Funders: applications and delivery are based on what the funding criteria are. There appears to be little room for creativity, and so ideas are bound to the parameters set by the founders. Who is on the panel/board for funders? Who decides what projects look like and how the criteria is formed? It is key that people who are working on the ground, in the community, directly with young people, have a voice and can contribute to this.
Government/Local Authorities: often people in council are not from the area, there is little investment in those with lived experience who can act as community advocates, these are the people who should be part of the decision-making process at all levels.
“Councils don’t look in the pantry before they go shopping” Youth worker
Local facilities/businesses: working with local facilities and private businesses such as schools and sports centres to make the most of facilities that are not used in the evenings/weekends This creates opportunities and ensures clubs are not forced to spend resources that they don’t have.
We greatly welcomed the participation of Green Assembly Member, Caroline Russell in this discussion on system changes. This was both in her capacity as a Councilor and Assembly member, and as incoming Chair to the City Hall Police and Crime Committee. Caroline is keen to see youth work in action and to amplify the voice of community advocates, she will be visiting one of the panel clubs shortly.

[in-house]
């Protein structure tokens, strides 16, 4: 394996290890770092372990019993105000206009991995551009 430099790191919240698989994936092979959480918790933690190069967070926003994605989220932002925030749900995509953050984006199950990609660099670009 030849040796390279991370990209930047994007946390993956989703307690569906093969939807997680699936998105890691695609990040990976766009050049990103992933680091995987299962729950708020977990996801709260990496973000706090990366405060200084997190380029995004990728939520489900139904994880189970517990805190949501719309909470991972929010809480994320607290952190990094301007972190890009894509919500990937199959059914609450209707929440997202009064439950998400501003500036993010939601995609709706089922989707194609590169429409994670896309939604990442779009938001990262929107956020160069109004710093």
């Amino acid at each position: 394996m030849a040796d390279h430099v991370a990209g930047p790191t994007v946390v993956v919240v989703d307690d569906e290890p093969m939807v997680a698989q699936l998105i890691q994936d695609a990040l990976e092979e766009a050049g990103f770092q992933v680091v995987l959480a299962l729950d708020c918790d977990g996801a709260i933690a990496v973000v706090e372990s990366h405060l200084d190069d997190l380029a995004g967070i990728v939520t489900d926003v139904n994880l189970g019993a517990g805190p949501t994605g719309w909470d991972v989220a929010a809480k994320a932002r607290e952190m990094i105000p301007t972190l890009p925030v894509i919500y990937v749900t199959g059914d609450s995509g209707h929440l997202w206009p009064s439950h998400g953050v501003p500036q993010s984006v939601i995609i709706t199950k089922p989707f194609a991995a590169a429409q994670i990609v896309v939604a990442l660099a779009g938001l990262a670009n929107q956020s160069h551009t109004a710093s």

Partnering with private businesses to support youth provision and the benefits of this
There are many ways to work with private businesses outside of receiving funding. Opportunities can present themselves in many ways, such as organisational support, venue or minibus hire, work experience and career insight days. It’s important to build and maintain connections, as businesses are constantly growing and changing, and their support may also change because of this.
‘We have an Opportunities Coordinator, and this has helped us to develop more connections with businesses from our local community.” Youth worker
As London Youth, we will continue to upskill youth workers and support youth organisations to engage and impact young people affected by violence. We will keep advocating and highlighting the changes needed in the sector to ensure all young Londoners have access to opportunities through sports.